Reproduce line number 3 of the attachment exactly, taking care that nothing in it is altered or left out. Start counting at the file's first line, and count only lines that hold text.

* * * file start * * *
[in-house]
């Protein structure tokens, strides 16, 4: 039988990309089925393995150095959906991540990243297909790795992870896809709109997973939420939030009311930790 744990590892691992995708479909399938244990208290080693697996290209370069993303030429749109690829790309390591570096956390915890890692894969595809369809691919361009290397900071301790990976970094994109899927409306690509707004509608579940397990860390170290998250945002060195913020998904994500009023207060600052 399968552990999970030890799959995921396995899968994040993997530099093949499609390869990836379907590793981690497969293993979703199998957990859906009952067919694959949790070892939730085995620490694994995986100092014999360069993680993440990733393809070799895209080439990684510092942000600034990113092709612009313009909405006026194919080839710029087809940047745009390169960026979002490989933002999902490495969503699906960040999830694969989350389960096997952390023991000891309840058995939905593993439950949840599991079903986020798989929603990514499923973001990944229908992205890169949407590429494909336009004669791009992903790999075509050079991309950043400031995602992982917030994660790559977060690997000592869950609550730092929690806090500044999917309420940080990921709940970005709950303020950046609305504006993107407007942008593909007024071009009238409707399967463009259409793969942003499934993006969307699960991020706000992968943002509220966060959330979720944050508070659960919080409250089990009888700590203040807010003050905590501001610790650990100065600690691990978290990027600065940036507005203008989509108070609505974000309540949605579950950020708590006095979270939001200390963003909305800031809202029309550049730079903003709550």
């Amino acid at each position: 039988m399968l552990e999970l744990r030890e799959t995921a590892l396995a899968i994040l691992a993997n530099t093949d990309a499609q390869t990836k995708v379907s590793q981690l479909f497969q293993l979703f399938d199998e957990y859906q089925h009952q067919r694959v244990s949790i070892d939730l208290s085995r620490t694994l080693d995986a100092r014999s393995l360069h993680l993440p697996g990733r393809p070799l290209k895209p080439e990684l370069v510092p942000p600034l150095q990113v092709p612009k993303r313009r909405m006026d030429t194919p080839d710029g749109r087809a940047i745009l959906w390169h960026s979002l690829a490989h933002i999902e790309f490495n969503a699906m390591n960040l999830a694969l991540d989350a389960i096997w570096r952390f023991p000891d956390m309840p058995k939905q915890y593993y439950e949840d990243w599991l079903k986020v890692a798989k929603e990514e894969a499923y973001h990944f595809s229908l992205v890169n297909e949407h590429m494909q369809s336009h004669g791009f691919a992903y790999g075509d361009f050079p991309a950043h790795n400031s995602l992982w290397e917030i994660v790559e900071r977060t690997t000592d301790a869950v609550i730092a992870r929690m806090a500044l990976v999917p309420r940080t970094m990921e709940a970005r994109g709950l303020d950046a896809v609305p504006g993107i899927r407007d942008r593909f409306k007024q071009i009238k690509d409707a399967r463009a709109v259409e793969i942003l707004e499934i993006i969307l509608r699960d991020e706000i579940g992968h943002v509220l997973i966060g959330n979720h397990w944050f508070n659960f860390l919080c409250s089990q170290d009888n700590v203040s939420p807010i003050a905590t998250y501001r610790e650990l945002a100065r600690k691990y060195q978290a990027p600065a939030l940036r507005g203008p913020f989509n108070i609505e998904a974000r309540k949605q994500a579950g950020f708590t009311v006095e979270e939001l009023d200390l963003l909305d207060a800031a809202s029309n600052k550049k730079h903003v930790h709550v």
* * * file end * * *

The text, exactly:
């Amino acid at each position: 039988m399968l552990e999970l744990r030890e799959t995921a590892l396995a899968i994040l691992a993997n530099t093949d990309a499609q390869t990836k995708v379907s590793q981690l479909f497969q293993l979703f399938d199998e957990y859906q089925h009952q067919r694959v244990s949790i070892d939730l208290s085995r620490t694994l080693d995986a100092r014999s393995l360069h993680l993440p697996g990733r393809p070799l290209k895209p080439e990684l370069v510092p942000p600034l150095q990113v092709p612009k993303r313009r909405m006026d030429t194919p080839d710029g749109r087809a940047i745009l959906w390169h960026s979002l690829a490989h933002i999902e790309f490495n969503a699906m390591n960040l999830a694969l991540d989350a389960i096997w570096r952390f023991p000891d956390m309840p058995k939905q915890y593993y439950e949840d990243w599991l079903k986020v890692a798989k929603e990514e894969a499923y973001h990944f595809s229908l992205v890169n297909e949407h590429m494909q369809s336009h004669g791009f691919a992903y790999g075509d361009f050079p991309a950043h790795n400031s995602l992982w290397e917030i994660v790559e900071r977060t690997t000592d301790a869950v609550i730092a992870r929690m806090a500044l990976v999917p309420r940080t970094m990921e709940a970005r994109g709950l303020d950046a896809v609305p504006g993107i899927r407007d942008r593909f409306k007024q071009i009238k690509d409707a399967r463009a709109v259409e793969i942003l707004e499934i993006i969307l509608r699960d991020e706000i579940g992968h943002v509220l997973i966060g959330n979720h397990w944050f508070n659960f860390l919080c409250s089990q170290d009888n700590v203040s939420p807010i003050a905590t998250y501001r610790e650990l945002a100065r600690k691990y060195q978290a990027p600065a939030l940036r507005g203008p913020f989509n108070i609505e998904a974000r309540k949605q994500a579950g950020f708590t009311v006095e979270e939001l009023d200390l963003l909305d207060a800031a809202s029309n600052k550049k730079h903003v930790h709550v």